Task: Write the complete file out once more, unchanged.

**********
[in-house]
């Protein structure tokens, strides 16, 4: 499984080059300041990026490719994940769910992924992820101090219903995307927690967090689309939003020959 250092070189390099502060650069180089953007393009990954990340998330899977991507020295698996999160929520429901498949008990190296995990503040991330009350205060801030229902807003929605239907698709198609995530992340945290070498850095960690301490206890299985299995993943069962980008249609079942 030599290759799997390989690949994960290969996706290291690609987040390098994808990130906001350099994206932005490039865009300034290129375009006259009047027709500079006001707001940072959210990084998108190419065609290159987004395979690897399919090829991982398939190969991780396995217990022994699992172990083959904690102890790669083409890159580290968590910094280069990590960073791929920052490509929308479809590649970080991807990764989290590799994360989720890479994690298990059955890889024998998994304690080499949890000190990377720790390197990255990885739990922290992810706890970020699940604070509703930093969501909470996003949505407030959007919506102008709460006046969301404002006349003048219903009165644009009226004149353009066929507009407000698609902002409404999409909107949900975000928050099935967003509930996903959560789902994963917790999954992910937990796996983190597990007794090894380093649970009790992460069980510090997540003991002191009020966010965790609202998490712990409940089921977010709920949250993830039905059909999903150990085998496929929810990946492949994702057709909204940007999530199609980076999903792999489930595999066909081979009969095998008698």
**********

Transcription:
[in-house]
């Protein structure tokens, strides 16, 4: 499984080059300041990026490719994940769910992924992820101090219903995307927690967090689309939003020959 250092070189390099502060650069180089953007393009990954990340998330899977991507020295698996999160929520429901498949008990190296995990503040991330009350205060801030229902807003929605239907698709198609995530992340945290070498850095960690301490206890299985299995993943069962980008249609079942 030599290759799997390989690949994960290969996706290291690609987040390098994808990130906001350099994206932005490039865009300034290129375009006259009047027709500079006001707001940072959210990084998108190419065609290159987004395979690897399919090829991982398939190969991780396995217990022994699992172990083959904690102890790669083409890159580290968590910094280069990590960073791929920052490509929308479809590649970080991807990764989290590799994360989720890479994690298990059955890889024998998994304690080499949890000190990377720790390197990255990885739990922290992810706890970020699940604070509703930093969501909470996003949505407030959007919506102008709460006046969301404002006349003048219903009165644009009226004149353009066929507009407000698609902002409404999409909107949900975000928050099935967003509930996903959560789902994963917790999954992910937990796996983190597990007794090894380093649970009790992460069980510090997540003991002191009020966010965790609202998490712990409940089921977010709920949250993830039905059909999903150990085998496929929810990946492949994702057709909204940007999530199609980076999903792999489930595999066909081979009969095998008698």